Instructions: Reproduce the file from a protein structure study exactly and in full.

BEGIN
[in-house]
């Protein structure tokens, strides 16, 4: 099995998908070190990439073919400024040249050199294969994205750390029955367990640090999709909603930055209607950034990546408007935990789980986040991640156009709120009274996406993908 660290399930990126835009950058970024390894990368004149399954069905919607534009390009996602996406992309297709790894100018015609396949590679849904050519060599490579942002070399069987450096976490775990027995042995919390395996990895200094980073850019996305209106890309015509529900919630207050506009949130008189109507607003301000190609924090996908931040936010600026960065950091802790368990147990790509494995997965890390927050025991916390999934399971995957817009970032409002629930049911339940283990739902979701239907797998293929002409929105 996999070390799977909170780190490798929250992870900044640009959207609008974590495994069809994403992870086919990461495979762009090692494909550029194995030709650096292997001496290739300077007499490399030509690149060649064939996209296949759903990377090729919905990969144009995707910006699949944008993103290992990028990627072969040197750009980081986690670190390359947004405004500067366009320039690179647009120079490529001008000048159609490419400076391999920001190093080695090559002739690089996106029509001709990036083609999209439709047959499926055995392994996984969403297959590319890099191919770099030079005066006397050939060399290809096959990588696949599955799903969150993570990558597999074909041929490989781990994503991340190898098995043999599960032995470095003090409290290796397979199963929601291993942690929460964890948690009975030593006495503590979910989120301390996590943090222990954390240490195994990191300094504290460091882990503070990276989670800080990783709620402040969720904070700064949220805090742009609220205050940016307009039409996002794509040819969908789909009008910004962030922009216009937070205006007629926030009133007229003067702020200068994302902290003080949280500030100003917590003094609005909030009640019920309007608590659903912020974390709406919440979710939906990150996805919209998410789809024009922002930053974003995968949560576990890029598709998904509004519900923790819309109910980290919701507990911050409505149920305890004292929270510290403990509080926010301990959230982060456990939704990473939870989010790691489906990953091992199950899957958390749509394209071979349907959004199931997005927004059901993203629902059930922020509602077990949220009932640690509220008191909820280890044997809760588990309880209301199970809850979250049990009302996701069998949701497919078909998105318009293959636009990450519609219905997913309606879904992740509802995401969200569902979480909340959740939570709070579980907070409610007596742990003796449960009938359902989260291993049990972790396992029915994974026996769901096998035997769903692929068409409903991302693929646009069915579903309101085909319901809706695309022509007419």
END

[in-house]
């Protein structure tokens, strides 16, 4: 099995998908070190990439073919400024040249050199294969994205750390029955367990640090999709909603930055209607950034990546408007935990789980986040991640156009709120009274996406993908 660290399930990126835009950058970024390894990368004149399954069905919607534009390009996602996406992309297709790894100018015609396949590679849904050519060599490579942002070399069987450096976490775990027995042995919390395996990895200094980073850019996305209106890309015509529900919630207050506009949130008189109507607003301000190609924090996908931040936010600026960065950091802790368990147990790509494995997965890390927050025991916390999934399971995957817009970032409002629930049911339940283990739902979701239907797998293929002409929105 996999070390799977909170780190490798929250992870900044640009959207609008974590495994069809994403992870086919990461495979762009090692494909550029194995030709650096292997001496290739300077007499490399030509690149060649064939996209296949759903990377090729919905990969144009995707910006699949944008993103290992990028990627072969040197750009980081986690670190390359947004405004500067366009320039690179647009120079490529001008000048159609490419400076391999920001190093080695090559002739690089996106029509001709990036083609999209439709047959499926055995392994996984969403297959590319890099191919770099030079005066006397050939060399290809096959990588696949599955799903969150993570990558597999074909041929490989781990994503991340190898098995043999599960032995470095003090409290290796397979199963929601291993942690929460964890948690009975030593006495503590979910989120301390996590943090222990954390240490195994990191300094504290460091882990503070990276989670800080990783709620402040969720904070700064949220805090742009609220205050940016307009039409996002794509040819969908789909009008910004962030922009216009937070205006007629926030009133007229003067702020200068994302902290003080949280500030100003917590003094609005909030009640019920309007608590659903912020974390709406919440979710939906990150996805919209998410789809024009922002930053974003995968949560576990890029598709998904509004519900923790819309109910980290919701507990911050409505149920305890004292929270510290403990509080926010301990959230982060456990939704990473939870989010790691489906990953091992199950899957958390749509394209071979349907959004199931997005927004059901993203629902059930922020509602077990949220009932640690509220008191909820280890044997809760588990309880209301199970809850979250049990009302996701069998949701497919078909998105318009293959636009990450519609219905997913309606879904992740509802995401969200569902979480909340959740939570709070579980907070409610007596742990003796449960009938359902989260291993049990972790396992029915994974026996769901096998035997769903692929068409409903991302693929646009069915579903309101085909319901809706695309022509007419």